SHARC Energy Systems has created a European Headquarters at Clyde Gateway’s Red Tree Building in Bridgeton, Glasgow to accelerate the deployment of pioneering renewable heat technology, helping businesses make vital savings in energy, costs and carbon emissions.
The UK-based company, a wholly owned European arm of Vancouver-based International Wastewater Systems (IWS), will make Scotland its main operational hub, creating jobs and furthering the development of Scotland’s low carbon economy.
The SHARC technology, already used internationally, intercepts waste water that is flushed down the drain from Scotland’s homes and businesses. SHARC’s heat pump technology amplifies the natural warmth within the sewer system, generating clean, renewable thermal energy for commercial and residential buildings, reducing heating costs and carbon emissions.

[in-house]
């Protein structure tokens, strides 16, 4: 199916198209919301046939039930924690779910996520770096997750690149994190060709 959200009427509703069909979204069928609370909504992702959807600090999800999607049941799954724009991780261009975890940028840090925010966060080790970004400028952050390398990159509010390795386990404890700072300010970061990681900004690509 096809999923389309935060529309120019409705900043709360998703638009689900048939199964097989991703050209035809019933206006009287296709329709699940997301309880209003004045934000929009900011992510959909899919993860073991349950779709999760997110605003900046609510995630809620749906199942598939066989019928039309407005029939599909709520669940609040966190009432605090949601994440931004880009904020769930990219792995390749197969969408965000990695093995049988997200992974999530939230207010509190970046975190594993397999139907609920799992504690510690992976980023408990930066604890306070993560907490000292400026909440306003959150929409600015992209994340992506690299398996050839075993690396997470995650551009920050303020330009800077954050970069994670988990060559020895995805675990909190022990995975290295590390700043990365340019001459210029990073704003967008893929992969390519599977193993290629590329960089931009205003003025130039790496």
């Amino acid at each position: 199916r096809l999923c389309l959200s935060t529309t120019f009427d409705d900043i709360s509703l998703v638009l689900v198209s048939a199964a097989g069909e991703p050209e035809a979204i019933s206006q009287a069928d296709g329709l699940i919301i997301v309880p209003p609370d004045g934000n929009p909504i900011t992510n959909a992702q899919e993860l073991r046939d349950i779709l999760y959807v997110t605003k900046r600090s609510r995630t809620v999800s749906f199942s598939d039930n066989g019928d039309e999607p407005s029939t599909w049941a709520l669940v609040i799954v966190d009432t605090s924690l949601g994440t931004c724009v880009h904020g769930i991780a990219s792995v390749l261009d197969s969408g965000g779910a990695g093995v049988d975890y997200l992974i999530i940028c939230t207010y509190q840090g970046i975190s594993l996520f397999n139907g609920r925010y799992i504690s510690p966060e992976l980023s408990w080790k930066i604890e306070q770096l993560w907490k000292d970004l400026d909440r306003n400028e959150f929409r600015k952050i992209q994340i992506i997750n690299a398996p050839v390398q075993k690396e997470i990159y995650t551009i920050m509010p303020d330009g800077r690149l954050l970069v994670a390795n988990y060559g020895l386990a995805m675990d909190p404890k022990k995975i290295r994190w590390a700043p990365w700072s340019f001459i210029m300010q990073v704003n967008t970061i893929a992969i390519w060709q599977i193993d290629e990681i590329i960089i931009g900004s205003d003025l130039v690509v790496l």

The announcement follows on the back of a £5 million grant recently awarded to SHARC by the Scottish Government Low Carbon Infrastructure Transition Programme to extend the installation of innovative heat technology at five locations across Scotland, including the Clyde Gateway development schemes at Shawfield and Dalmarnock.
The funding has given SHARC a solid platform on which to expand its manufacturing operation by recruiting new employees and establishing a dedicated Scottish office which is expected to become the headquarters for all UK and European SHARC activity.
Russ Burton, (COO) International Wastewater Systems, said: “The Clyde Gateway development presents a very exciting opportunity for the company and demonstrates the commitment we have to proactively participate in the development of Scotland’s Green economy.”
“With a potential heating demand of 22MW, the Clyde Gateway development creates an opportunity to demonstrate the capacity of our technology to deliver a truly carbon efficient district heat network service.”